Dame Ethel Smyth (1858-1944) was a British composer of great acclaim from the end of the nineteenth century to World War II. She composed many works, including operas, orchestral works, a mass, several choral compositions, and numerous songs, many of which have received scholarly attention and study. It is less widely known that Smyth composed over a dozen chamber pieces during a fifty-year time span. These works have seldom been performed or studied.
The development of Smyth’s compositional style is discerned through a detailed examination of her chamber works in the context of her biography. Drawing upon traditional formal and stylistic analysis, Peter Smith’s theory of expressive interpretation, and Sally Macarthur’s theory of feminist aesthetics, the author examined select works from significant points throughout Smyth’s life. The analysis of the music is based on autograph scores and published editions. Smyth’s memoirs, letters, and diaries as well as those of her contemporaries illuminated the historical context of each work.
Throughout her career, Smyth turned to the genre of chamber music. Although these works were not as publicly recognized as her operas or her Mass in D, seven out of twelve chamber pieces were published by firms such as Breitkopf & Härtel and Universal Edition, and these works were also publicly performed. More so than the other genres in which Smyth composed, the chamber works afford the opportunity to examine her style over a period of almost fifty years (from the Sonata in C minor for Cello and Piano composed in 1879 to the Variations on “Bonny Sweet Robin” for flute, oboe, and piano published in 1926). In addition to an examination of Smyth’s musical style, studying these six pieces in their historical and biographical context will also partially demonstrate the degree to which Smyth’s personal life influenced her compositions. Recent scholarship on Smyth has focused on the connection between her gender or sexuality and her music, but it will also be helpful to study the events in Smyth’s life that shaped her philosophical and compositional style. Coincidentally, these events often corresponded with the specific years during which she was composing chamber music. Smyth began her career with the more intimate genre, writing several works before advancing to larger orchestral and vocal works. Four of these early pieces are discussed in detail in this dissertation. Smyth later returned to the genre at three profound moments in her life: on the cusp of operatic success in 1902; following the death of her friend, Harry Brewster, in 1912; and during the waning years of her career when her deafness made it increasingly difficult to compose.
A distinct musical style emerged after analyzing the early derivative compositions and the later mature works. Even as late as 1912, Smyth was composing multi-movement works that incorporated such traditional forms as sonata-allegro and scherzo-and-trio, yet her harmonic language became increasingly chromatic with each work. Her melodic style also defied expectations of the Classical tradition associated with the genres, except in specific examples where the section or passage adopted a deliberately Classical style. Sally Macarthur argues that this avoidance of the Golden Mean in otherwise Classical structures is possible evidence of a feminist aesthetic. Broadening Macarthur’s argument, I believe that an avoidance of the Golden Mean is an affront to the Classical style by Romantic composers of the 19th century, including Smyth, rather than a deliberate practice by female composers to subvert the masculine tradition. Partly a result of the musical elements, Smyth’s compositions contain a high degree of emotional expression and the possibility for autobiographical interpretation, evidence of which will be revealed in the chapters below.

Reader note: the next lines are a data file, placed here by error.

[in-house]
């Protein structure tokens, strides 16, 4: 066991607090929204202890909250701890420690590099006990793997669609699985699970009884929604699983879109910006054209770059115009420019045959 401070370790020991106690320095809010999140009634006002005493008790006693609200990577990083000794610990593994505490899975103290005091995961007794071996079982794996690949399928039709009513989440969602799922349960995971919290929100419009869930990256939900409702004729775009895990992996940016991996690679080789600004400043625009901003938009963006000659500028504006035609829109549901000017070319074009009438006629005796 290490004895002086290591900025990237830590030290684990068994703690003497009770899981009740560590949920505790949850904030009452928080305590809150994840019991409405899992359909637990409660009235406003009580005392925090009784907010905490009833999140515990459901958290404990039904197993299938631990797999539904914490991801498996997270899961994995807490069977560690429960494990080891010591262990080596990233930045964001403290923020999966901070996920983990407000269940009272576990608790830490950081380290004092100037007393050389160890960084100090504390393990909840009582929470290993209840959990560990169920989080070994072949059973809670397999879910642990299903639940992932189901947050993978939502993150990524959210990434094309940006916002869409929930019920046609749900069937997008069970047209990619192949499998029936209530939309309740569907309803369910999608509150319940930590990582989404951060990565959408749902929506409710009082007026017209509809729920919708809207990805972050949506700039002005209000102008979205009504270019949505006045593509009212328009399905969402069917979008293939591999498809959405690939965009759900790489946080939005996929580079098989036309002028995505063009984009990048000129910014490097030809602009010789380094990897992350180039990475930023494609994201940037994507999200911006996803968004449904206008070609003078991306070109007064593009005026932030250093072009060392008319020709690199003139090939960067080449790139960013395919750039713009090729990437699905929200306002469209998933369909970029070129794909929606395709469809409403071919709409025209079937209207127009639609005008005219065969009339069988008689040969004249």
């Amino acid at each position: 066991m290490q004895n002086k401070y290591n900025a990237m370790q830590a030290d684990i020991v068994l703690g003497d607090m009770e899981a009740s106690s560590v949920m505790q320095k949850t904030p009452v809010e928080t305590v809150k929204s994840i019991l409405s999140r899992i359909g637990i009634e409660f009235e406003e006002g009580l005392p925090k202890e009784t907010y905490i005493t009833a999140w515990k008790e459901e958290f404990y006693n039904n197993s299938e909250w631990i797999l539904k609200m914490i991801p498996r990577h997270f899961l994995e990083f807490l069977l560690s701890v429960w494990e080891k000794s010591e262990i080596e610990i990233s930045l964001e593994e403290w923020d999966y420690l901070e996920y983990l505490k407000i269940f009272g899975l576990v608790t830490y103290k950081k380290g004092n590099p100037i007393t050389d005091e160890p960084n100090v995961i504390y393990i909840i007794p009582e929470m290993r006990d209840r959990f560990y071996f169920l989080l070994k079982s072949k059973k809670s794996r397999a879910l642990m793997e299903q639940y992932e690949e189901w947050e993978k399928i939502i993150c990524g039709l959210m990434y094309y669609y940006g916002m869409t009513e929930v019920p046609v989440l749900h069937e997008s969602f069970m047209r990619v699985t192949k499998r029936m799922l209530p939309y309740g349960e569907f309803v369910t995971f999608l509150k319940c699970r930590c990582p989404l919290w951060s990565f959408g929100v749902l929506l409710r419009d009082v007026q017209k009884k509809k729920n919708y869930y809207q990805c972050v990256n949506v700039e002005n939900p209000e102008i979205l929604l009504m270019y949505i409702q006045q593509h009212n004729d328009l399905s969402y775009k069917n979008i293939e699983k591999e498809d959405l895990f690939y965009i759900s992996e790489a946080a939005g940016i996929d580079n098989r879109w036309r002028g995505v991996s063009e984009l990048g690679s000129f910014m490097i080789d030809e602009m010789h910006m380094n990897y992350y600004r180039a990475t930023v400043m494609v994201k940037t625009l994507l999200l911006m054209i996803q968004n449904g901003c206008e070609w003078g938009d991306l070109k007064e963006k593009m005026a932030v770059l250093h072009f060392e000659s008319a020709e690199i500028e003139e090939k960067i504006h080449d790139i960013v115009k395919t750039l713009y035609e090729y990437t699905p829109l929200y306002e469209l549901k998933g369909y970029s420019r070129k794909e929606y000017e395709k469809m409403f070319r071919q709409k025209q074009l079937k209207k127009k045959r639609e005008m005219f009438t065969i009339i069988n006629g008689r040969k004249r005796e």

This dissertation also explores moments and people in Smyth’s life that have either been overlooked or treated lightly. Often, this has been the result of little documented evidence with which to fully tell the story of Smyth’s life. In particular, Smyth’s years in Germany and her relationships with Elisabet von Herzogenberg and Henry Brewster were significant to her compositional development throughout her career. The composer’s friendship with Herzogenberg has not gone unexplored in previous scholarship, and this study aims to further explore the influence Herzogenberg had on Smyth, both emotionally and musically. Brewster, however, has often been treated as merely her librettist, but their relationship was actually the longest and most profound of Smyth’s life. Unlike Smyth’s numerous but brief affairs with women, the twenty-five year bond Brewster shared with Smyth was only broken by his death in 1908. Their letters reveal a connection that went beyond professionalism or casual friendship. Years later, Smyth’s struggle with deafness prompted the composition of her final chamber work, and previously unpublished diary excerpts reveal her frustration and ultimate success. It is possible that the warm reception accorded to this work gave Smyth the confidence to compose her final large-scale effort, The Prison.
Little evidence exists to prove that Smyth had autobiographical intentions for her compositions. She strove to write to the best to her ability and to be recognized for her achievements. Her works are absolute compositions with minimal direct extramusical reference. The analyses undertaken in this study provide evidence of a skilled composer with an individual voice. Whether her music is the voice of women, the Britons, or the Romantic generation will only be revealed through further research. It is the hope of the author that this detailed examination will encourage the study and performance of Smyth’s music and foster a greater understanding of the composer.
Copyright Zigler 2009